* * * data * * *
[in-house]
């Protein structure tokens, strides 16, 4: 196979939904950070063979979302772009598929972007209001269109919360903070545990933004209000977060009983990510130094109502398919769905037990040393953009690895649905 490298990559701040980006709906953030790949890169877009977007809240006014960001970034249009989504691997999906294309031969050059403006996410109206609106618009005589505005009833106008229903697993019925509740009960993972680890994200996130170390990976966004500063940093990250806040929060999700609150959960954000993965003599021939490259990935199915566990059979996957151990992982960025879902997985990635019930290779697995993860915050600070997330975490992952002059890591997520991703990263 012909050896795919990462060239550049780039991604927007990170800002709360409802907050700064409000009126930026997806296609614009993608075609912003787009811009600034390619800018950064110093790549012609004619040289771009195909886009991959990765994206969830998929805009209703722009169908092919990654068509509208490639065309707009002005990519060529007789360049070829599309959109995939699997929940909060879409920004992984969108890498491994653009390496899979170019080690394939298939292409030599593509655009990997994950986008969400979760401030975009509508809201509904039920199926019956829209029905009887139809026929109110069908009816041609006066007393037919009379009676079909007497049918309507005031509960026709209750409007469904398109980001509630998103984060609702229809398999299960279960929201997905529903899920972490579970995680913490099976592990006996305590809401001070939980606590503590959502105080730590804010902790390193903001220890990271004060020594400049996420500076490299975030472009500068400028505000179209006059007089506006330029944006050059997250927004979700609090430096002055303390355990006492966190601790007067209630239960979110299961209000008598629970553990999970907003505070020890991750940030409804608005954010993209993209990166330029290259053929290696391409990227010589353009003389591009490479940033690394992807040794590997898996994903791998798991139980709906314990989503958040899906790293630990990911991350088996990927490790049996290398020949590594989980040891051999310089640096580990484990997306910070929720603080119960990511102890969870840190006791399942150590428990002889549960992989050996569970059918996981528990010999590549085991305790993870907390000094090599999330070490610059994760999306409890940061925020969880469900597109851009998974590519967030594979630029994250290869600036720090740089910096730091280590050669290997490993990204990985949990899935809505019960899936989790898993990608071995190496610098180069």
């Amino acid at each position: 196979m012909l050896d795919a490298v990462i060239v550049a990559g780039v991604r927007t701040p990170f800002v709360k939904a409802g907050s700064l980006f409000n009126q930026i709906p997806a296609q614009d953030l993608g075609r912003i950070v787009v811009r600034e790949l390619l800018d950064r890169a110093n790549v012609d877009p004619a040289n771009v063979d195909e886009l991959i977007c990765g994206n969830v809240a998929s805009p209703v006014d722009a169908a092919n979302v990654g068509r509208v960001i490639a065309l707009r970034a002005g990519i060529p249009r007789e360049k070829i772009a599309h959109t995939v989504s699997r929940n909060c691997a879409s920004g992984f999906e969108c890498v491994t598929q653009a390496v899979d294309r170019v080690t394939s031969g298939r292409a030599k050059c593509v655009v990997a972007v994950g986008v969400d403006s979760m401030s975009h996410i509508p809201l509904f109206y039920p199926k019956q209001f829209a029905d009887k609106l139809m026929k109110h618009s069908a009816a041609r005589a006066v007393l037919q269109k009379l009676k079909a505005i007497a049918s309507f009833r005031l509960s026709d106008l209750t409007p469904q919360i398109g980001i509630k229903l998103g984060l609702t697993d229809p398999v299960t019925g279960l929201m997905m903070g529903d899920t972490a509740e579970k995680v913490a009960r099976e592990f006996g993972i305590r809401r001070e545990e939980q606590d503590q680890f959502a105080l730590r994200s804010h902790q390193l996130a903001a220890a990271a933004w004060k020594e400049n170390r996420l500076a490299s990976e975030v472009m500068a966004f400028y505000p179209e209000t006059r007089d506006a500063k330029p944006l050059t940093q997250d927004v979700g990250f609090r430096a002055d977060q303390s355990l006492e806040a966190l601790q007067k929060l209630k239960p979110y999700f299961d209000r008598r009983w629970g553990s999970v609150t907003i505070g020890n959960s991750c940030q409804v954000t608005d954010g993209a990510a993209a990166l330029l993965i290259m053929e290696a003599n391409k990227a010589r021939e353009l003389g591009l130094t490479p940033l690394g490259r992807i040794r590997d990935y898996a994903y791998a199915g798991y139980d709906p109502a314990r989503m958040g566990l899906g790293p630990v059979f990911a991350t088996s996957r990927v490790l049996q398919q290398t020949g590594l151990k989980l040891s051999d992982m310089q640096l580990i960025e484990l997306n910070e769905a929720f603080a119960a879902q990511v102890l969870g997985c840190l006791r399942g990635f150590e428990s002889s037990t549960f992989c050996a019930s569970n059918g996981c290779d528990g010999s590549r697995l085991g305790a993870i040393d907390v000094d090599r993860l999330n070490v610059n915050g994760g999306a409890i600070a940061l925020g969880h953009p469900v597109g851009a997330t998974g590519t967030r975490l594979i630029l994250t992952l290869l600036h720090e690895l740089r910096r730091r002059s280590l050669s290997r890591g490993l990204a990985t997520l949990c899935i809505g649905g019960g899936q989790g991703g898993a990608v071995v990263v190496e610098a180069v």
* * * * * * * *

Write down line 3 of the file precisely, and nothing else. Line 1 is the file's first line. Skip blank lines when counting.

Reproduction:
């Amino acid at each position: 196979m012909l050896d795919a490298v990462i060239v550049a990559g780039v991604r927007t701040p990170f800002v709360k939904a409802g907050s700064l980006f409000n009126q930026i709906p997806a296609q614009d953030l993608g075609r912003i950070v787009v811009r600034e790949l390619l800018d950064r890169a110093n790549v012609d877009p004619a040289n771009v063979d195909e886009l991959i977007c990765g994206n969830v809240a998929s805009p209703v006014d722009a169908a092919n979302v990654g068509r509208v960001i490639a065309l707009r970034a002005g990519i060529p249009r007789e360049k070829i772009a599309h959109t995939v989504s699997r929940n909060c691997a879409s920004g992984f999906e969108c890498v491994t598929q653009a390496v899979d294309r170019v080690t394939s031969g298939r292409a030599k050059c593509v655009v990997a972007v994950g986008v969400d403006s979760m401030s975009h996410i509508p809201l509904f109206y039920p199926k019956q209001f829209a029905d009887k609106l139809m026929k109110h618009s069908a009816a041609r005589a006066v007393l037919q269109k009379l009676k079909a505005i007497a049918s309507f009833r005031l509960s026709d106008l209750t409007p469904q919360i398109g980001i509630k229903l998103g984060l609702t697993d229809p398999v299960t019925g279960l929201m997905m903070g529903d899920t972490a509740e579970k995680v913490a009960r099976e592990f006996g993972i305590r809401r001070e545990e939980q606590d503590q680890f959502a105080l730590r994200s804010h902790q390193l996130a903001a220890a990271a933004w004060k020594e400049n170390r996420l500076a490299s990976e975030v472009m500068a966004f400028y505000p179209e209000t006059r007089d506006a500063k330029p944006l050059t940093q997250d927004v979700g990250f609090r430096a002055d977060q303390s355990l006492e806040a966190l601790q007067k929060l209630k239960p979110y999700f299961d209000r008598r009983w629970g553990s999970v609150t907003i505070g020890n959960s991750c940030q409804v954000t608005d954010g993209a990510a993209a990166l330029l993965i290259m053929e290696a003599n391409k990227a010589r021939e353009l003389g591009l130094t490479p940033l690394g490259r992807i040794r590997d990935y898996a994903y791998a199915g798991y139980d709906p109502a314990r989503m958040g566990l899906g790293p630990v059979f990911a991350t088996s996957r990927v490790l049996q398919q290398t020949g590594l151990k989980l040891s051999d992982m310089q640096l580990i960025e484990l997306n910070e769905a929720f603080a119960a879902q990511v102890l969870g997985c840190l006791r399942g990635f150590e428990s002889s037990t549960f992989c050996a019930s569970n059918g996981c290779d528990g010999s590549r697995l085991g305790a993870i040393d907390v000094d090599r993860l999330n070490v610059n915050g994760g999306a409890i600070a940061l925020g969880h953009p469900v597109g851009a997330t998974g590519t967030r975490l594979i630029l994250t992952l290869l600036h720090e690895l740089r910096r730091r002059s280590l050669s290997r890591g490993l990204a990985t997520l949990c899935i809505g649905g019960g899936q989790g991703g898993a990608v071995v990263v190496e610098a180069v």